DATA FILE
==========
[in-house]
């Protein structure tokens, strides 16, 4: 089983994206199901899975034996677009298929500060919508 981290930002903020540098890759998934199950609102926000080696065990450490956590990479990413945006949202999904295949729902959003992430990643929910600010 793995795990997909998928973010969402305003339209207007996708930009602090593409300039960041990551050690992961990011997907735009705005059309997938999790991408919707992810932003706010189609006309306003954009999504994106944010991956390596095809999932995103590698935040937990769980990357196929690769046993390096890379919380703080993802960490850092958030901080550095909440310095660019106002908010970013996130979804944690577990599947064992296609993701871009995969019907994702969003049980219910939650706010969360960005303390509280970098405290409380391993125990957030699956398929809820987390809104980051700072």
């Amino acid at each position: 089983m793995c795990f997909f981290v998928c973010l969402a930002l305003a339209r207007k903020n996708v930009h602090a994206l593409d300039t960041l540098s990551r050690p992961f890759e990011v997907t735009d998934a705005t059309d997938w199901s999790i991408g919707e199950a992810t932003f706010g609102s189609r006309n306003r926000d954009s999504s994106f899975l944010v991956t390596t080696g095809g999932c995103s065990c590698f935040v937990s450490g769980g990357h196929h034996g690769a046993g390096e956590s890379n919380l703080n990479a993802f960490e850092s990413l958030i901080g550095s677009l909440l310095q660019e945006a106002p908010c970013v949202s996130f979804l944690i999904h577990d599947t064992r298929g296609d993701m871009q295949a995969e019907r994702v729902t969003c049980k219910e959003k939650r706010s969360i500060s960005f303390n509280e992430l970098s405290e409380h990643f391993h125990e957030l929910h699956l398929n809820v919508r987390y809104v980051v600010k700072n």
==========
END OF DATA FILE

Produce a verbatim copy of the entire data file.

[in-house]
């Protein structure tokens, strides 16, 4: 089983994206199901899975034996677009298929500060919508 981290930002903020540098890759998934199950609102926000080696065990450490956590990479990413945006949202999904295949729902959003992430990643929910600010 793995795990997909998928973010969402305003339209207007996708930009602090593409300039960041990551050690992961990011997907735009705005059309997938999790991408919707992810932003706010189609006309306003954009999504994106944010991956390596095809999932995103590698935040937990769980990357196929690769046993390096890379919380703080993802960490850092958030901080550095909440310095660019106002908010970013996130979804944690577990599947064992296609993701871009995969019907994702969003049980219910939650706010969360960005303390509280970098405290409380391993125990957030699956398929809820987390809104980051700072």
């Amino acid at each position: 089983m793995c795990f997909f981290v998928c973010l969402a930002l305003a339209r207007k903020n996708v930009h602090a994206l593409d300039t960041l540098s990551r050690p992961f890759e990011v997907t735009d998934a705005t059309d997938w199901s999790i991408g919707e199950a992810t932003f706010g609102s189609r006309n306003r926000d954009s999504s994106f899975l944010v991956t390596t080696g095809g999932c995103s065990c590698f935040v937990s450490g769980g990357h196929h034996g690769a046993g390096e956590s890379n919380l703080n990479a993802f960490e850092s990413l958030i901080g550095s677009l909440l310095q660019e945006a106002p908010c970013v949202s996130f979804l944690i999904h577990d599947t064992r298929g296609d993701m871009q295949a995969e019907r994702v729902t969003c049980k219910e959003k939650r706010s969360i500060s960005f303390n509280e992430l970098s405290e409380h990643f391993h125990e957030l929910h699956l398929n809820v919508r987390y809104v980051v600010k700072n």